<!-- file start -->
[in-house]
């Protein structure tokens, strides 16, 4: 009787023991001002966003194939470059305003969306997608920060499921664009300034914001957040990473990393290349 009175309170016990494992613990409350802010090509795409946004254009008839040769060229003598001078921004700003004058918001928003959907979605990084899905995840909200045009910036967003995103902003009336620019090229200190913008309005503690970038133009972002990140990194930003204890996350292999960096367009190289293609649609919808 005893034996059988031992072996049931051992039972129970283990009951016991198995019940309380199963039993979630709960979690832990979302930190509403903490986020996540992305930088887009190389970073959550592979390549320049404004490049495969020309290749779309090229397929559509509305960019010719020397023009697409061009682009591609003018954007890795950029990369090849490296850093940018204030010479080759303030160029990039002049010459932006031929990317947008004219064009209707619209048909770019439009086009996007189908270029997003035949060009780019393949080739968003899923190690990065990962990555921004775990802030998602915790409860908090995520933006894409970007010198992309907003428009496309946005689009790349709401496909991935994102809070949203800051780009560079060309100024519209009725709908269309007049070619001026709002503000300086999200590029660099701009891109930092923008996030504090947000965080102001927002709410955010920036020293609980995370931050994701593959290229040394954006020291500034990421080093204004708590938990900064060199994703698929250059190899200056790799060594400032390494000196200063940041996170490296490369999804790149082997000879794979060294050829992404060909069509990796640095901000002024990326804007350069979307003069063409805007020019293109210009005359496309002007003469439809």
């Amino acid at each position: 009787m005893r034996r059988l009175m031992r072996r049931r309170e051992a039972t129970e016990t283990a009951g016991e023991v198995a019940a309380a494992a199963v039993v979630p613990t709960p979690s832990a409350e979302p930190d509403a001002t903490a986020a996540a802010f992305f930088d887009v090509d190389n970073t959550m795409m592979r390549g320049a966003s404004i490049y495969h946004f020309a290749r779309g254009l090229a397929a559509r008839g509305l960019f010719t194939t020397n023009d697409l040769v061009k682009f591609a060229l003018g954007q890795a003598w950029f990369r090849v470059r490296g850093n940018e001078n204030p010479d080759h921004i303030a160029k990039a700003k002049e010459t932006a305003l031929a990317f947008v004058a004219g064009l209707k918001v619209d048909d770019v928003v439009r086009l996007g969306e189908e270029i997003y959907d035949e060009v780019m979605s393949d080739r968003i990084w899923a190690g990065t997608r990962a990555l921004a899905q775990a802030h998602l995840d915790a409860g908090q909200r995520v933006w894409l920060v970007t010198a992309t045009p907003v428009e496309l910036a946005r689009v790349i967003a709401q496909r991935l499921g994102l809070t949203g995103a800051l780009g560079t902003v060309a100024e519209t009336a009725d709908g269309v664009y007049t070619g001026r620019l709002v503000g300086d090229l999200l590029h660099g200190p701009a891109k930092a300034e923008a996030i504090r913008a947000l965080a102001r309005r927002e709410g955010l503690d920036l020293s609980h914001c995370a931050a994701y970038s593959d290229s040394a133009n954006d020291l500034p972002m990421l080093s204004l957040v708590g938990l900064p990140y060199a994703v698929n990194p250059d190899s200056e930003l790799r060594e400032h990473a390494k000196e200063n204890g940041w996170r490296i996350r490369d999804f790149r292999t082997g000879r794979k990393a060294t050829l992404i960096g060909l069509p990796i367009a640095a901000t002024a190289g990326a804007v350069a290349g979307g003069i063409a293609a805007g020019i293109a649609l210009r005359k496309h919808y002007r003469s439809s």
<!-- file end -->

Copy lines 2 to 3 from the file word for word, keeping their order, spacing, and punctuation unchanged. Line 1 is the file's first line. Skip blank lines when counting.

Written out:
């Protein structure tokens, strides 16, 4: 009787023991001002966003194939470059305003969306997608920060499921664009300034914001957040990473990393290349 009175309170016990494992613990409350802010090509795409946004254009008839040769060229003598001078921004700003004058918001928003959907979605990084899905995840909200045009910036967003995103902003009336620019090229200190913008309005503690970038133009972002990140990194930003204890996350292999960096367009190289293609649609919808 005893034996059988031992072996049931051992039972129970283990009951016991198995019940309380199963039993979630709960979690832990979302930190509403903490986020996540992305930088887009190389970073959550592979390549320049404004490049495969020309290749779309090229397929559509509305960019010719020397023009697409061009682009591609003018954007890795950029990369090849490296850093940018204030010479080759303030160029990039002049010459932006031929990317947008004219064009209707619209048909770019439009086009996007189908270029997003035949060009780019393949080739968003899923190690990065990962990555921004775990802030998602915790409860908090995520933006894409970007010198992309907003428009496309946005689009790349709401496909991935994102809070949203800051780009560079060309100024519209009725709908269309007049070619001026709002503000300086999200590029660099701009891109930092923008996030504090947000965080102001927002709410955010920036020293609980995370931050994701593959290229040394954006020291500034990421080093204004708590938990900064060199994703698929250059190899200056790799060594400032390494000196200063940041996170490296490369999804790149082997000879794979060294050829992404060909069509990796640095901000002024990326804007350069979307003069063409805007020019293109210009005359496309002007003469439809």
């Amino acid at each position: 009787m005893r034996r059988l009175m031992r072996r049931r309170e051992a039972t129970e016990t283990a009951g016991e023991v198995a019940a309380a494992a199963v039993v979630p613990t709960p979690s832990a409350e979302p930190d509403a001002t903490a986020a996540a802010f992305f930088d887009v090509d190389n970073t959550m795409m592979r390549g320049a966003s404004i490049y495969h946004f020309a290749r779309g254009l090229a397929a559509r008839g509305l960019f010719t194939t020397n023009d697409l040769v061009k682009f591609a060229l003018g954007q890795a003598w950029f990369r090849v470059r490296g850093n940018e001078n204030p010479d080759h921004i303030a160029k990039a700003k002049e010459t932006a305003l031929a990317f947008v004058a004219g064009l209707k918001v619209d048909d770019v928003v439009r086009l996007g969306e189908e270029i997003y959907d035949e060009v780019m979605s393949d080739r968003i990084w899923a190690g990065t997608r990962a990555l921004a899905q775990a802030h998602l995840d915790a409860g908090q909200r995520v933006w894409l920060v970007t010198a992309t045009p907003v428009e496309l910036a946005r689009v790349i967003a709401q496909r991935l499921g994102l809070t949203g995103a800051l780009g560079t902003v060309a100024e519209t009336a009725d709908g269309v664009y007049t070619g001026r620019l709002v503000g300086d090229l999200l590029h660099g200190p701009a891109k930092a300034e923008a996030i504090r913008a947000l965080a102001r309005r927002e709410g955010l503690d920036l020293s609980h914001c995370a931050a994701y970038s593959d290229s040394a133009n954006d020291l500034p972002m990421l080093s204004l957040v708590g938990l900064p990140y060199a994703v698929n990194p250059d190899s200056e930003l790799r060594e400032h990473a390494k000196e200063n204890g940041w996170r490296i996350r490369d999804f790149r292999t082997g000879r794979k990393a060294t050829l992404i960096g060909l069509p990796i367009a640095a901000t002024a190289g990326a804007v350069a290349g979307g003069i063409a293609a805007g020019i293109a649609l210009r005359k496309h919808y002007r003469s439809s």